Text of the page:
But it is in ritualization that we find the most stunning early Christian adoptions of pagan ceremonies. For example, it is no accident that Christian holy days correspond to the winter solstice. The association of Solstice with Jesus is important because the Persian god Mithras and the Egyptian Horus were said to have been born on this day. It stands to reason that the Christian cult would seek to maintain a celebration on, or around the time of other celebratory festivals so as to promote legitimacy in the region.

Moreover, if we analyze the narrative of Jesus Christ, we find that many of the events described correspond to Mystery religions. The birth of the ‘anointed one’ in humble settings fits perfectly into the hero paradigm of a great leader or king who is discovered by shepherds or sometimes even animals. For Jesus, three probably Persian magi follow distinct signs to discover the holy family. Already we have links to both Zoroastrianism and Mithraism. There are also indelible connections to ancient Egyptian Osiris/Isis motifs in the gospel accounts. We are told in Mk 8: 22-26 that Jesus heals a blind man by spitting in his eyes. This peculiar act seems to have a basis in the Egyptian story of the war between Set and Horus. In the Egyptian account, Horus ripped out Set’s genitals and Horus plucked out one of Horus’ eyes. It is at this time that Khenti-Amenti arrives and heals the eye of Horus by spitting in his face. In both narratives, the healing attributed to spitting in one’s eye is meant as a veiled esoteric teaching.  

Another aspect of the Jesus story that takes on ancient Egyptian mythos is in the concept of resurrection. It is easy to infer the raising of Lazarus as an allegory of initiation. In this sense, Lazarus has to give up his worldly concerns, or symbolically die, in order to be reborn in the spirit. All ancient Mysteries were privy to the mystic death and resurrection sequence that entails an ontological liminality between separation and reincorporation. But the story of Lazarus also has striking liturgical similarities to the Egyptian Book Of The Dead. For example, if we compare the Egyptian:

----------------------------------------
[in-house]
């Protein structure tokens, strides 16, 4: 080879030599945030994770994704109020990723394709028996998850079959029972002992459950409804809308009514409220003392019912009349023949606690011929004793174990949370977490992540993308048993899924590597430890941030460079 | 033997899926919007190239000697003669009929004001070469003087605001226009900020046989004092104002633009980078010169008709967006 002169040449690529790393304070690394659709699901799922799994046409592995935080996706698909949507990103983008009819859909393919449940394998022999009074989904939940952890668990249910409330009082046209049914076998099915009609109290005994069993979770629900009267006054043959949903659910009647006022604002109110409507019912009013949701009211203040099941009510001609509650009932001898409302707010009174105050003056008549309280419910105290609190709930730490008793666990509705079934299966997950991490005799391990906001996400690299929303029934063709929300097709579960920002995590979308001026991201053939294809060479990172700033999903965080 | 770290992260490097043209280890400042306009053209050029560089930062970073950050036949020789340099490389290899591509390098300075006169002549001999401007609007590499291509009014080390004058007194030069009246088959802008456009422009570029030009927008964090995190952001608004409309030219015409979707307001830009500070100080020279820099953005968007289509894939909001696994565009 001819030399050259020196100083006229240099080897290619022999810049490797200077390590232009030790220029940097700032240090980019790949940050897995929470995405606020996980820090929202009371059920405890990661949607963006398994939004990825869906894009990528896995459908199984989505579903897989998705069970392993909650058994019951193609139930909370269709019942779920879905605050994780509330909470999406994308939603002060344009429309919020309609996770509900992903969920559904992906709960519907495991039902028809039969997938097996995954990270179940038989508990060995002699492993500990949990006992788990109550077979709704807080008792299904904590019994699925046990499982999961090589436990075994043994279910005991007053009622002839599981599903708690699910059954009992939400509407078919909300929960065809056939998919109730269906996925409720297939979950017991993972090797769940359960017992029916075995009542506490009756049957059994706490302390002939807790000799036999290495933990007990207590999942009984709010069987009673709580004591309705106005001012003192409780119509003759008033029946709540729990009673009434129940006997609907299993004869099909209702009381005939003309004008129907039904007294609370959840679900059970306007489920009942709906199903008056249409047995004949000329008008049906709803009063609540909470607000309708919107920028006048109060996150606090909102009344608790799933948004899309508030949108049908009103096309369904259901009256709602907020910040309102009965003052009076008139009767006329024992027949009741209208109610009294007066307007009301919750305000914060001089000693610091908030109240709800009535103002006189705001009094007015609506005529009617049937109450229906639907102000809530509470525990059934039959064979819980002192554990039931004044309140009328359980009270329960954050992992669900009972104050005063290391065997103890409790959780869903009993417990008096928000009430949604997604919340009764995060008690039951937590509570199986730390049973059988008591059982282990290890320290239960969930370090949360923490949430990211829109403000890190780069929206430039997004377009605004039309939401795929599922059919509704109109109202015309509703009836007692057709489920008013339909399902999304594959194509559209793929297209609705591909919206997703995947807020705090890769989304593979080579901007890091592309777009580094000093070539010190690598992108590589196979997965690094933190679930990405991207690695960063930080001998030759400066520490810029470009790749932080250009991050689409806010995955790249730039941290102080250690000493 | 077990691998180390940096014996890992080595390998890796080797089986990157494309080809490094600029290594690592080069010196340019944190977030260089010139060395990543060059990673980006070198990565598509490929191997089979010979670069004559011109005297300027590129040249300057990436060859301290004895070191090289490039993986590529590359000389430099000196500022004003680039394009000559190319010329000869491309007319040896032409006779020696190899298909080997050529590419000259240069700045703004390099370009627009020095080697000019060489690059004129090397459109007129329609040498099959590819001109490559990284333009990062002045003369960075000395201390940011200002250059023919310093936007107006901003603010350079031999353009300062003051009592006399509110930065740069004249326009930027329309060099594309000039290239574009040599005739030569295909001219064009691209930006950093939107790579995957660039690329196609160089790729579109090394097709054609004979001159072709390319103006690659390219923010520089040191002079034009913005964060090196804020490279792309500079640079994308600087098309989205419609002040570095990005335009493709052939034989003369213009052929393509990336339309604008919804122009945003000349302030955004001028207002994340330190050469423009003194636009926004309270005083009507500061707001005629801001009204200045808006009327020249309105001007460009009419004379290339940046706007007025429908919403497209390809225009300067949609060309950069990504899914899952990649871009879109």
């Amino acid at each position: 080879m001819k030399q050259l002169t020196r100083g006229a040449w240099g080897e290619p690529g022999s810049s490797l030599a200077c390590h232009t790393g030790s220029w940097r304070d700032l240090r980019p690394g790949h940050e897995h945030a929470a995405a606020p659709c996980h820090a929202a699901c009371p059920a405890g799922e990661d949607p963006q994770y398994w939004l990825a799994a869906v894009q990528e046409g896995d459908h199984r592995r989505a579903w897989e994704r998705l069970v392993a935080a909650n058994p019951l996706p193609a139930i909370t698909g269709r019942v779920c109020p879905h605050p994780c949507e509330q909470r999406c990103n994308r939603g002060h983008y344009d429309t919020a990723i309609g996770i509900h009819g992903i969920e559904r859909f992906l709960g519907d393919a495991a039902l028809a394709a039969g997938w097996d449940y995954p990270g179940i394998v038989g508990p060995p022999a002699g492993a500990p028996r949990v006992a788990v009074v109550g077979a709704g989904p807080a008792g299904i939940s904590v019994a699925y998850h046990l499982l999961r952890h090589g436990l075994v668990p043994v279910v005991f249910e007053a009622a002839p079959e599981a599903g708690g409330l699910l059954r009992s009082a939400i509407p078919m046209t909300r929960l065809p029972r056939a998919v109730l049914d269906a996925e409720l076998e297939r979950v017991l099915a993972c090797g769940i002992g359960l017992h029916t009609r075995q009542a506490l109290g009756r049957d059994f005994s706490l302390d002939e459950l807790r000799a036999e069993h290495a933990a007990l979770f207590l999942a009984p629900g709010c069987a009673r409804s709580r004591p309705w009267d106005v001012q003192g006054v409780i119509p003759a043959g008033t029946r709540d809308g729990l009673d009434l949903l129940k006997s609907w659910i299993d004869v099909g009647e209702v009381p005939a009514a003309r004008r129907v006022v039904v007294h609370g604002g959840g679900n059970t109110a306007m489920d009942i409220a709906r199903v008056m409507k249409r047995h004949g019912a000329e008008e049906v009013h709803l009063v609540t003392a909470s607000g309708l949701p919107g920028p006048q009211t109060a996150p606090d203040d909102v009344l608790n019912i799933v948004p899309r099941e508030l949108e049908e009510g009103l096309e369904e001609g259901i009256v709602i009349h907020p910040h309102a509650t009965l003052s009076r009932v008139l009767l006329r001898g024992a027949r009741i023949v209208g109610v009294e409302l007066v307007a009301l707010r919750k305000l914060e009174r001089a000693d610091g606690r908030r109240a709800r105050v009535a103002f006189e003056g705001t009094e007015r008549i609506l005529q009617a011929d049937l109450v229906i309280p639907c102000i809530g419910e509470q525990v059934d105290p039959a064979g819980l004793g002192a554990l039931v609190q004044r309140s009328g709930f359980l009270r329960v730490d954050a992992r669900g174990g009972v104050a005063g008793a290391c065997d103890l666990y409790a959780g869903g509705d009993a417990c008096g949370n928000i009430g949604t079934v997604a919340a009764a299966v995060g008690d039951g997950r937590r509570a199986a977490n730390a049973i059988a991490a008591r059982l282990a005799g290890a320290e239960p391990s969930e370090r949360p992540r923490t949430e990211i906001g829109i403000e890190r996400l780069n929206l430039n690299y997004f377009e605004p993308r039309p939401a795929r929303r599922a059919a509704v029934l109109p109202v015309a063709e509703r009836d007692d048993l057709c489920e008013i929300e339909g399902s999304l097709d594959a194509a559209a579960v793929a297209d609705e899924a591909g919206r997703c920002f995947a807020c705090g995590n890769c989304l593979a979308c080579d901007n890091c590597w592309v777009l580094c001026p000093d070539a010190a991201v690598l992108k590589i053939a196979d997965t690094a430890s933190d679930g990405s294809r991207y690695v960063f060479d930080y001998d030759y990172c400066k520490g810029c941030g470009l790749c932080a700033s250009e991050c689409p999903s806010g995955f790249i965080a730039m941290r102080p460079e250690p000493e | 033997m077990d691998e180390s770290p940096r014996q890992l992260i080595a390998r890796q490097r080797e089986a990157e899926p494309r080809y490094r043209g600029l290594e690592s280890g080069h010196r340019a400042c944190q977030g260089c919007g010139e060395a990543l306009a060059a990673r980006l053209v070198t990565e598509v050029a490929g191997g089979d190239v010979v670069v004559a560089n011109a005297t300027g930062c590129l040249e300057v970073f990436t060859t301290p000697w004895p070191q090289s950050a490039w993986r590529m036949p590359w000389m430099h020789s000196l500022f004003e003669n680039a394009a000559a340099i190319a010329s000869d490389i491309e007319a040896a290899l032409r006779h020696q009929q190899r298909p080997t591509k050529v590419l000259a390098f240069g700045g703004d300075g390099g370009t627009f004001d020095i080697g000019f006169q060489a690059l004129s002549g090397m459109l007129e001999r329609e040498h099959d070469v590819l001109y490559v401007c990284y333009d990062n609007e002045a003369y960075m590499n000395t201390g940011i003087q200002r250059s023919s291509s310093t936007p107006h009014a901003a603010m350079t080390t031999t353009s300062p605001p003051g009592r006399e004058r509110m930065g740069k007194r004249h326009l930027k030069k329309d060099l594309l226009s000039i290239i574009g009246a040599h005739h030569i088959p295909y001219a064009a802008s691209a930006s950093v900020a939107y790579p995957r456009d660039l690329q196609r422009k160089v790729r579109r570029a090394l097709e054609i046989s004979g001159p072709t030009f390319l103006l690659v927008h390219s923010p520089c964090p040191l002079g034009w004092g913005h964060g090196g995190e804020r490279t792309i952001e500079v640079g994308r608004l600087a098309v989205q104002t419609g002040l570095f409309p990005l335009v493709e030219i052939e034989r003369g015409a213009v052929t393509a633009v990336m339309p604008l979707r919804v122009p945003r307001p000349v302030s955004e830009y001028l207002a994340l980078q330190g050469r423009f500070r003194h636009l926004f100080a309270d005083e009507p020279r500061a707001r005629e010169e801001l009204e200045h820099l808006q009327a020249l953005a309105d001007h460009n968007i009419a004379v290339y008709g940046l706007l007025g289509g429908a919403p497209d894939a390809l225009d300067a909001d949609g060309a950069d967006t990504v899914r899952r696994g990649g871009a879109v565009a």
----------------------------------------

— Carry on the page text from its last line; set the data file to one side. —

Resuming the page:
Utt. 703:
O King live, For you are not dead,
Horus will come to you,
That he may cut your cords,
And throw off your bonds,
Horus has removed your hindrance.

With John 11:44:
The dead man came forth,
His hands and feet bound with bandages,
And his face wrapped with a cloth.
Jesus said to them, ‘Unbind him and let him go’.

In both passages we find nearly identical portrayals of resurrection. Furthermore, if we deduce that the Lazarus story is influenced by Egyptian mythology, we should note that Lazarus was mourned by two sisters- Mary and Martha-just as Osiris was grieved over by Nephthys and Isis.